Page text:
Amazon is glancing to offset costs to third-party sellers in the US resulting from skyrocketing inflation and fuel prices. The new 5% “fuel and inflation surcharge” for sellers who use Amazon’s fulfillment services will generate from April 28.
Since most items bought off Amazon are from third-party sellers, you can anticipate these new costs to be given along to shoppers.
Eighty-nine percent of Amazon’s over two million third-party sellers utilize Fulfillment by Amazon (FBA) to leverage the retail giant’s warehouses, supply chain, and shipping operations.
“In 2022, we predicted a recovery to normalcy as Covid-19 restrictions worldwide reduced, but fuel and inflation have presented different challenges,” said an Amazon spokesperson. “It is still unclear if these inflationary prices will go up or down or how long they will last, so rather than a permanent fee change, we will be operating a fuel and inflation tariff for the first time — a mechanism extensively used across supply chain providers.”
FedEx levies a fuel surcharge of 49 cents per unit, while UPS demands 42 cents. Amazon’s surcharge is 24 cents.
If Amazon prices begin going up, this is the explanation why….
Amazon revealed this week that third-party sellers will now pay “a 5% fuel and inflation surcharge” to utilize the company’s FBA fulfillment services. That new surcharge will involve “all product types,” Amazon said in a statement to sellers seen by CNBC. It will affect all units shipped from Amazon fulfillment centers starting April 28. Sellers will likely give some of those costs to consumers, so expect Amazon prices to rise.
Amazon expenses might be on the rise.
Inflation in the US has been increasing speedily since last fall. The inflation rate bounced to 8.5% in March — the most significant jump since 1981. Energy prices have grown as fast as any, which explains why Amazon has felt the requirement to implement this surcharge.
Nearly 90% of Amazon’s third-party sellers employed FBA in 2021. A vast majority of sellers depend on Amazon’s fulfillment services to deliver their goods. So if they’re each heading to be hit with a 5% surcharge on their shipments, it’s all but unavoidable that consumers will be affected.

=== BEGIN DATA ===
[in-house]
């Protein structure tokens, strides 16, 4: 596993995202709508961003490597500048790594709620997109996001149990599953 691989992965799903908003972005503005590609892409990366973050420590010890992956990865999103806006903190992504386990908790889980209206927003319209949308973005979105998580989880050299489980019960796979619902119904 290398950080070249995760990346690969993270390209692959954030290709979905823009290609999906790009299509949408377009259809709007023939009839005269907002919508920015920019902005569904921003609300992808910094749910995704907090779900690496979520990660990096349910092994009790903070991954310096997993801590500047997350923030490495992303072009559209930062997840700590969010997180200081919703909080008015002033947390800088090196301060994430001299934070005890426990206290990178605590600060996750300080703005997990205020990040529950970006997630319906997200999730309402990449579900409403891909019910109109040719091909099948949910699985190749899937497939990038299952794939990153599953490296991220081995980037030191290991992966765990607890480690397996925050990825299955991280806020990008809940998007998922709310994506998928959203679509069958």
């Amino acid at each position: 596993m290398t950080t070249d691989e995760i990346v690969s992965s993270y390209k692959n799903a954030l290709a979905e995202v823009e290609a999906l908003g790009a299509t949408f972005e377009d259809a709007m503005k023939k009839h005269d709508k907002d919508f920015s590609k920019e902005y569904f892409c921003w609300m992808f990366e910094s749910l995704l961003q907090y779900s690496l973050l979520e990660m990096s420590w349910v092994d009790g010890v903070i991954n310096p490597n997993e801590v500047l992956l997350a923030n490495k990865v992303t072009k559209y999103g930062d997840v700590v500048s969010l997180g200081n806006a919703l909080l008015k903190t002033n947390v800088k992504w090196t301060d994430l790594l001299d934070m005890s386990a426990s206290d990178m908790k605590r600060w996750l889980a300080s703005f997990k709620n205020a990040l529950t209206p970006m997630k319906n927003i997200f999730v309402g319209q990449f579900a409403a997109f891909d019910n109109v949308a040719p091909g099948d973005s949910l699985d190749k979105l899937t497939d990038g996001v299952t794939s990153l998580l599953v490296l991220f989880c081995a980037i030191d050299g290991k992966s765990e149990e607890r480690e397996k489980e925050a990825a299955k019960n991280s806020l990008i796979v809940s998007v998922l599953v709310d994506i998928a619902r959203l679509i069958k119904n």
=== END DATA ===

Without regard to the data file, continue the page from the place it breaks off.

“In 2022, we expected a return to normalcy as Covid-19 restrictions worldwide eased, but fuel and inflation have presented further challenges,” Amazon told. “It is still unclear if these inflationary costs will go up or down or for how long they will persist, so rather than a permanent fee change, we will be employing a fuel and inflation surcharge for the first time — a mechanism broadly used across supply chain providers.”
How much will sellers have to pay?
Amazon’s fuel and inflation surcharge will be 24 cents per unit. That’s far lower than the UPS fuel surcharge of 42 cents per unit and the FedEx surcharge of 49 cents. In addition, Amazon claims that FBA “continues to cost significantly less than alternatives.”
That may be true, but it won’t mean much to consumers when countless items on Amazon’s storefront cost way more. Speaking with Bloomberg, Molson Hart of Viahart Toy Co. made it clear that his company “will need to raise prices.”
Stacy Mitchell of the Institute for Local Self-Reliance also spoke with Bloomberg. She believes that the fee “can be problematic when it comes to antitrust because Amazon locks you into using this service.” She says this fee is “an antitrust vulnerability for Amazon because that’s what monopolies do: corner the market and raise prices.”
Consumers might not see the surcharge reflected in Amazon’s prices right away. But if prices suddenly start going up, at least we’ll know why.